Carl Safina – Board Member & Staff Member
Carl Safina’s childhood by the shore launched a life-long passion that led to his bachelor’s degree in Environmental Studies at SUNY Purchase, then to scientific studies of seabirds and fish for his PhD in Ecology from Rutgers University. During his research and his recreational and part-time-commercial fishing, he noticed rapid declines in sea turtles, marlin, sharks, tunas, and many other fishes. It seemed to him as though a kind of “last buffalo hunt” was occurring in the seas.
Dr. Safina saw fish as wildlife and brought ocean conservation issues into the wildlife conservation mainstream. He has helped lead campaigns to ban high-seas driftnets, re-write U.S.fisheries law, use international agreements toward restoring tunas, sharks, and other fishes, achieve a United Nations fisheries treaty, and reduce albatross and sea turtle drownings on commercial fishing lines.
Dr. Safina co-founded Blue Ocean Institute in 2003. He now works mainly to help highlight and explain how the ocean is changing and what that means for wildlife and for people. Safina lectures extensively in the United States and is author of over one hundred publications.
His books include Song for the Blue Ocean, Eye of the Albatross, Voyage of the Turtle, Nina Delmar: The Great Whale Rescue, The View From Lazy Point: A Natural Year in an Unnatural World, and A Sea in Flames: The Deepwater Horizon Oil Blowout.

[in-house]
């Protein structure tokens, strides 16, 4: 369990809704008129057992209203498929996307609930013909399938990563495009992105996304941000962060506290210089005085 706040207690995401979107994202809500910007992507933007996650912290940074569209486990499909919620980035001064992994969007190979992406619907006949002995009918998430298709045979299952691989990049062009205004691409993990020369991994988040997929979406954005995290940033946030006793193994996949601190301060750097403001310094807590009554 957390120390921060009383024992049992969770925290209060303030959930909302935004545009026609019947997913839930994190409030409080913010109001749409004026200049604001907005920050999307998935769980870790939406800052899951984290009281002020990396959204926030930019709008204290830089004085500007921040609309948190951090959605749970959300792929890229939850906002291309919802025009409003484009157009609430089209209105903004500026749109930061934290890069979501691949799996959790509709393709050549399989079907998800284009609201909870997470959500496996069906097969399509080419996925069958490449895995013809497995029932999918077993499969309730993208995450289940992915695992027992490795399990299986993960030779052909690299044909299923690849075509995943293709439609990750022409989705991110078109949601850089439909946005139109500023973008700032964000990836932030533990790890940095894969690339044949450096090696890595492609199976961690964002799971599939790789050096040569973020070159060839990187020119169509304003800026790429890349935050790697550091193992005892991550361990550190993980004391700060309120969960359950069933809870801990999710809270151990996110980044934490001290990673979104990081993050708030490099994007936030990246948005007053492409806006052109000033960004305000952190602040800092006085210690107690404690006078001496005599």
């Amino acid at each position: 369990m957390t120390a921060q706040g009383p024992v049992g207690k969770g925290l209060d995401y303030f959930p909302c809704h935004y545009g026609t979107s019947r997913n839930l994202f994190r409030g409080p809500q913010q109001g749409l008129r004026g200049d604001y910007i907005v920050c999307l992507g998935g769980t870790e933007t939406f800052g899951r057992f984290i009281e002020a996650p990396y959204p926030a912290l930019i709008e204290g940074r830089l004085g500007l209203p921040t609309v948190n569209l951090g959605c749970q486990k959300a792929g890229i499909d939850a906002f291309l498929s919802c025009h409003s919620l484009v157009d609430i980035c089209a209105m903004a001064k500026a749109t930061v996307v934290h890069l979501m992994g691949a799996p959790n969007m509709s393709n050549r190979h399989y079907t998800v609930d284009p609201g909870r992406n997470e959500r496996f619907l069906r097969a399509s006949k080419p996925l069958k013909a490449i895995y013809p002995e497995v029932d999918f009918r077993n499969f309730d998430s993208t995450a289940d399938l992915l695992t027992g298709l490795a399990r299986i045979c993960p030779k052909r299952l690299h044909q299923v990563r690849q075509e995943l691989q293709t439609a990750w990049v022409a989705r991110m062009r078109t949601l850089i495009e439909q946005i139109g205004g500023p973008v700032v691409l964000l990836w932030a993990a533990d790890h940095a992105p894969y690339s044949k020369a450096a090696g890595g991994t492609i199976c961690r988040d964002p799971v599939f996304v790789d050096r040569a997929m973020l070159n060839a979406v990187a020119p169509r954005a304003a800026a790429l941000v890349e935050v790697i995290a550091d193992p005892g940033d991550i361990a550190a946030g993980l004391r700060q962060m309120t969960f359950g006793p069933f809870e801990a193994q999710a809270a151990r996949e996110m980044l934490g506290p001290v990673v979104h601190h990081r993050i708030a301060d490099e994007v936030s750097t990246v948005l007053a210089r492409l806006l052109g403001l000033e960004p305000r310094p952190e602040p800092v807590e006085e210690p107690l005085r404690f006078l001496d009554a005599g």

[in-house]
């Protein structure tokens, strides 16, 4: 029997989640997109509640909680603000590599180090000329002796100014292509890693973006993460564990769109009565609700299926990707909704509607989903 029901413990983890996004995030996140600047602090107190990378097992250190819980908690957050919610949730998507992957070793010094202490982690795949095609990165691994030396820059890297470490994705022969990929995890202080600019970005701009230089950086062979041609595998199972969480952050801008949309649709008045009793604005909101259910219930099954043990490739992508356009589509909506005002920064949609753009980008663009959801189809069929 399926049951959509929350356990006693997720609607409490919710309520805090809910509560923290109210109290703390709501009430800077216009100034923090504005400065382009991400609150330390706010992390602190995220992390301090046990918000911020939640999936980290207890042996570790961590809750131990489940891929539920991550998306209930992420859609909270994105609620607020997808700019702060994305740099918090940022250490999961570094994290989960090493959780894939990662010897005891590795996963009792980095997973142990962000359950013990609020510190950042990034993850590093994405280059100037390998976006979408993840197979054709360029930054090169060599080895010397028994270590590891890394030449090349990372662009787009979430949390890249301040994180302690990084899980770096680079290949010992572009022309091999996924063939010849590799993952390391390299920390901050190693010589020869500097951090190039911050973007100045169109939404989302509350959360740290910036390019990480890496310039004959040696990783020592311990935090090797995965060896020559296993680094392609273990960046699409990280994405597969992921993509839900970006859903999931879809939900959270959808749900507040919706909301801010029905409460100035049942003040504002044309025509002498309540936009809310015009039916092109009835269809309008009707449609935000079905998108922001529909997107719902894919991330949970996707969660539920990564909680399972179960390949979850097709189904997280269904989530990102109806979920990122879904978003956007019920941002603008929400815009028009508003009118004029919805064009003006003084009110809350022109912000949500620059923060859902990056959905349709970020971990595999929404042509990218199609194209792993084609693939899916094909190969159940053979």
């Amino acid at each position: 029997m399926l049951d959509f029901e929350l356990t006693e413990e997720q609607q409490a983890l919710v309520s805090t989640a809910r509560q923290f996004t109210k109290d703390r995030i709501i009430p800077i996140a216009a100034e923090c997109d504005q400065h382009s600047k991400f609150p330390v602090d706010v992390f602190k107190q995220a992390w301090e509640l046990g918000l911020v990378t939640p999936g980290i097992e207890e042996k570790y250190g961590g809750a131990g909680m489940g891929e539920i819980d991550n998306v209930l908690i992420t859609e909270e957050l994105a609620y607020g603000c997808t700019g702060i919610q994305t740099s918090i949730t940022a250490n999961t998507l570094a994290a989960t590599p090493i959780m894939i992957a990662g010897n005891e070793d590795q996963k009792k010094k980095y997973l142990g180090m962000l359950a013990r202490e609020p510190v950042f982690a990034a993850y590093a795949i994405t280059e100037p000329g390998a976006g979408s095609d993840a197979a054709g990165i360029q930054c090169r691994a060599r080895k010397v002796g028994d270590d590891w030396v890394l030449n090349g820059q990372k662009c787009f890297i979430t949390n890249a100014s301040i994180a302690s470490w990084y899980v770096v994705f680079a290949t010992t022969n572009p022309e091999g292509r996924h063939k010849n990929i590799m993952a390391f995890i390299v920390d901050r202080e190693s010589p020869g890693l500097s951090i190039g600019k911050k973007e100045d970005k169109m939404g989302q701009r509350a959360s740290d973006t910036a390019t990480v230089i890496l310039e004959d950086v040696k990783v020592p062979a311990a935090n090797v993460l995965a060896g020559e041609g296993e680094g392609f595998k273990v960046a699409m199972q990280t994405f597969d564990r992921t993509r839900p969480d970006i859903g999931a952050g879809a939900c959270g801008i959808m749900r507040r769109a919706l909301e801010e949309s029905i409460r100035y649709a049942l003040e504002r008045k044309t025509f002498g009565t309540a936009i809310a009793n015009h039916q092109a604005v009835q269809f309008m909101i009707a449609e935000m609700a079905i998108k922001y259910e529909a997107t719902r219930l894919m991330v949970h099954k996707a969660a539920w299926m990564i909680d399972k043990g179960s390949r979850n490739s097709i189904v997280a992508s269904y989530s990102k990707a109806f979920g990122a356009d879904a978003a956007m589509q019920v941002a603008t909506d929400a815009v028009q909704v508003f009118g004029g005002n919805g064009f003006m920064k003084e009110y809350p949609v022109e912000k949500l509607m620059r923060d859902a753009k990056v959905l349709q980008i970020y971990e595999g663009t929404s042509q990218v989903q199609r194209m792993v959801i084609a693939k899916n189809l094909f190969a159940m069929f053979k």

His new TV series, Saving the Ocean, premiered on PBS in April 2011. (Check local listings.) It is also available on Netflix. Carl Safina’s conservation work has been profiled in the New York Times, on Nightline, and in the Bill Moyers television special “Earth on Edge.”
He is a recipient of the Pew Scholar’s Award in Conservation and the Environment, the Lannan Literary Award for nonfiction, the John Burroughs Medal for literature, the National Academies Communications Award, Chicago’s Brookfield Zoo’s Rabb Medal, and a MacArthur Prize. Safina is an adjunct full professor at SUNY’s Stony Brook University (SBU) in the School of Marine and Atmospheric Sciences. He also teaches in SBU’s innovative Center for Communicating Science as a visiting professor.